What Do George Costanza, Stephen King and I Have In Common?


Goals, goals, goals.

So much is written about them.  Setting them. Pursuing them.  Attaining them.  Not attaining them.

This is not one of those blogs.  Sort of…

Present day living is challenging.  Things happen fast and what to do next is always on our minds.  We don’t want to make a mistake, get disrupted from whatever we’re pursuing. We stay the course, stick to our plan, and whether it’s right or wrong, let the chips fall where they may.  This is going to happen no matter what!  

The result is often the difference between companies and businesses that live to fight another day versus those that stick to a game plan so fiercely that even the long shots pass them by at times.

What I’m talking about is forgetting about direction on the way to our destination.  Think about all the different ways there are to return home? You can drive on the interstate, go the backroads, take a bus or train, ride a bike, and even walk.  You can fly the reverse way round the Earth and enter your town from the opposite direction if your goal is to see the world on the way home.

In this uncertain world, those who reach their destination will be those who know the backroads; who can look for alternate means of “travel.”  In these complex times, there isn’t just one answer that’s right.  There are many.  In fact, even the wrong answers are still answers.  So what ways can we be more flexible with our direction so we can get to where we want to go next for ourselves?

  1. Look for alternate routes. Take the train once in a while.  Figuratively speaking (not sure many of us are in full commute mode yet), propel yourself forward via different means. Look to other forms of transportation, communication, connection with others for ways to do things differently.
  2. Examine the opposite. In Seinfeld, George Constanza claimed in one episode that he would “do the opposite today!”  His fortune grew as the day progressed, just by beginning the day not cutting the crusts from his sandwich. Seek polarizing and opposite ideas and perspectives for clarity.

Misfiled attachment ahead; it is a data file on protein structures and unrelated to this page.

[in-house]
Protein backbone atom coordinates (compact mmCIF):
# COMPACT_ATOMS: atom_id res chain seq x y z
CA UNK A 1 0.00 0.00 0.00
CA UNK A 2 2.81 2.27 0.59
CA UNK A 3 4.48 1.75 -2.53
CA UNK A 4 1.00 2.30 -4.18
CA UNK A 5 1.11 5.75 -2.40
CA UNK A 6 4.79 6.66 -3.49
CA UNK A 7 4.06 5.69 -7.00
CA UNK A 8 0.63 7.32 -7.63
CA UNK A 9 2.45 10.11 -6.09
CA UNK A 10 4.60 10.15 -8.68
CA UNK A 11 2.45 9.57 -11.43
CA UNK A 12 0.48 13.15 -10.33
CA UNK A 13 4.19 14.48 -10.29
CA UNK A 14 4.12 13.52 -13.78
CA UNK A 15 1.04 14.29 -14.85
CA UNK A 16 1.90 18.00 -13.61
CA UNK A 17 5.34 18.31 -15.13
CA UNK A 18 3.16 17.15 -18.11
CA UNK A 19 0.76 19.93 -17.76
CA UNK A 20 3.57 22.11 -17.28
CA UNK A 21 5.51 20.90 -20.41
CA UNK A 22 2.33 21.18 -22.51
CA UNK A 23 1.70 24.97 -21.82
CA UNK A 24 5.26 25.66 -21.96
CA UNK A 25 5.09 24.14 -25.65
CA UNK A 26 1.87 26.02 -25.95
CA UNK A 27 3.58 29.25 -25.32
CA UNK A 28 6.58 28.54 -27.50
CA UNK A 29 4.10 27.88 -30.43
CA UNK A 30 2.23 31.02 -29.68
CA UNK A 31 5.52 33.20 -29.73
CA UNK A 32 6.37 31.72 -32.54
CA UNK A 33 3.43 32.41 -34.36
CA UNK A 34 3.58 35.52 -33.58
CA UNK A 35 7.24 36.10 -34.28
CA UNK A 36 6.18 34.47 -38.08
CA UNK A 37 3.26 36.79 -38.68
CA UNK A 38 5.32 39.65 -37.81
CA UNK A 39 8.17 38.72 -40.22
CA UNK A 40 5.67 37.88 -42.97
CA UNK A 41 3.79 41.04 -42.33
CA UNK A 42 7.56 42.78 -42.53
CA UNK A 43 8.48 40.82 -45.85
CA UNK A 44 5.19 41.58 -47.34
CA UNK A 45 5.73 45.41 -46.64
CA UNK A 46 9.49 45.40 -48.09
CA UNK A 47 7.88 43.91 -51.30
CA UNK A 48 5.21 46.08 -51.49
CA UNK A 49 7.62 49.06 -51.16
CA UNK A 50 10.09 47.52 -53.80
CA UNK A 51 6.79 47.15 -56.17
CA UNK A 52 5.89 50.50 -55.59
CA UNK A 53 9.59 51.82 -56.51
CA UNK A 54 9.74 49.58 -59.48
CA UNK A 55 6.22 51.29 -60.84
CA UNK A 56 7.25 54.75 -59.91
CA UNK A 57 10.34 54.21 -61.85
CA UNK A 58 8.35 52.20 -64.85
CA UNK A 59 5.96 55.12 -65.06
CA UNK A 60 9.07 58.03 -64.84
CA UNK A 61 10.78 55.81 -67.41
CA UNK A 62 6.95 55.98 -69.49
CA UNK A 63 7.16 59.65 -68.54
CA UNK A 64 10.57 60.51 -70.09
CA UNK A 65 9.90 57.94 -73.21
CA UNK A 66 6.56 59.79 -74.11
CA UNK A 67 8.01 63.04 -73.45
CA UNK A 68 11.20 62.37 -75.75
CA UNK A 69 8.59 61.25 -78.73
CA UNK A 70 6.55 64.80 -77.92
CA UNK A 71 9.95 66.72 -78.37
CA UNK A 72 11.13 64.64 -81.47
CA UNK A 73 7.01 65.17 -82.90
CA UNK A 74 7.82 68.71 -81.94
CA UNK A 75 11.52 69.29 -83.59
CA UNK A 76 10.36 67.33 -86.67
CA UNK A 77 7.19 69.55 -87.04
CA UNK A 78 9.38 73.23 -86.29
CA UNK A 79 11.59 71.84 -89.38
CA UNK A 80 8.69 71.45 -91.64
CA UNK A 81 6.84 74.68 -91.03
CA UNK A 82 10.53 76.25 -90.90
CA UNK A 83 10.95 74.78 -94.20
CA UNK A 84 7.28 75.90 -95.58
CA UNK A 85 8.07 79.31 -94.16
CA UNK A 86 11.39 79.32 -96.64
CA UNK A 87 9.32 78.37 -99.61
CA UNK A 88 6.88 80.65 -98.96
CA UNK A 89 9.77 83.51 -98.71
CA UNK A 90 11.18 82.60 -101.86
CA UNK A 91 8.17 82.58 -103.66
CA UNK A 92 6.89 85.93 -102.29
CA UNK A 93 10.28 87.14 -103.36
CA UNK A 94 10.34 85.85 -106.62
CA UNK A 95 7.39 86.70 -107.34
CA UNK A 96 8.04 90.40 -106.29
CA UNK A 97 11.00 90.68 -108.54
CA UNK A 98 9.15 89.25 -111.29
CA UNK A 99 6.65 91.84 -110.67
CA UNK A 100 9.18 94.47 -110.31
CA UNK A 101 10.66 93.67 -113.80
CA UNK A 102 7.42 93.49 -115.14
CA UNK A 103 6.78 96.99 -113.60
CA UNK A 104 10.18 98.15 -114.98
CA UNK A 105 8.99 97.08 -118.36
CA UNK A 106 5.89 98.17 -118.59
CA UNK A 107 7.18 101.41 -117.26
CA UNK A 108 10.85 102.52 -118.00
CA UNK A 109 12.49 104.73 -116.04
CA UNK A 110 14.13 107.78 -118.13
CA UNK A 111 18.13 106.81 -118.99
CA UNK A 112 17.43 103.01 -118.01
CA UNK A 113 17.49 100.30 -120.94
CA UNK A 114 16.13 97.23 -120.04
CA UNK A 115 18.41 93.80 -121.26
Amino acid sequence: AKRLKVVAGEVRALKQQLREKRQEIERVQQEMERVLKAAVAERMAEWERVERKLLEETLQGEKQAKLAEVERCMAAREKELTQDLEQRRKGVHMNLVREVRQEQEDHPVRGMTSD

3. Triangulate.  This is an interesting concept I first came across reading, of all things,  Stephen King’s memoir.  He formulated his very different stories by connecting three seemingly unrelated things or perspectives.  You can do the same thing. Look to the sides and behind you a little more frequently.  Hidden gems lie all around us in the form of answers to challenges we face.

My own journey to becoming a professional leadership and success coach was almost missed.  I was looking for ways to improve the conversation that was occurring between financial professionals and their clients and prospects.  (A truly tragic and very common occurrence that unfortunately still exists today.) I was creating workshops and seminars, assembling complimentary professionals to speak to audiences about good financial behavior and mindset, personally and professionally.  

I met an accomplished coach (and current colleague and friend) who recommended I attend a coaching workshop to test the waters and understand what this coaching thing might do for my quest. To understand this aspect of language, I committed to one workshop with the goal of learning how I could better structure events and engagements for prospective clients. I simply wanted to use this language to improve the client’s experience. 

Then, I decided to return for another workshop, then another, and then another, until I woke up staring at the opportunity for certification.  This was not my destination, and certainly not a direction I foresaw. I thought I would remain in the financial services industry, serving it by shifting just one financial professional beyond their own agenda to their counterpoint’s.

So that didn’t actually work out the way I anticipated and it totally worked out the way I ultimately wanted!  Direction: well…definitely different.  Destination: a fulfilling and purposeful career? Mission accomplished.  Five years later, here I am connecting three very different people to persuade you to pick your head up once in a while, look around. Instead of seeing, maybe smelling.  Instead of talking, maybe listening. Instead of touching, tasting? I dunno, this last one I’m gonna call myself out a bit: I don’t want to touch or taste a stale life. George, Steve, pass the salt and pepper.


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  1. Cassidy Cash on March 18, 2021 at 3:47 pm

    Opportunities can show up in the strangest places. I wonder if I would recognize an opportunity that showed up looking like it was a distraction. Good things to think about!

    • Joe Schum on March 19, 2021 at 10:09 am

      Is it really a distraction? If we can connect it to core values then that might be a good place to take a moment and let it in. Core values are foundational to decision making
      and acceptance of ideas, and they can also create tunnel vision for us. Hence the idea around examining polarizing beliefs to shake things up. It’s different thinking for sure!

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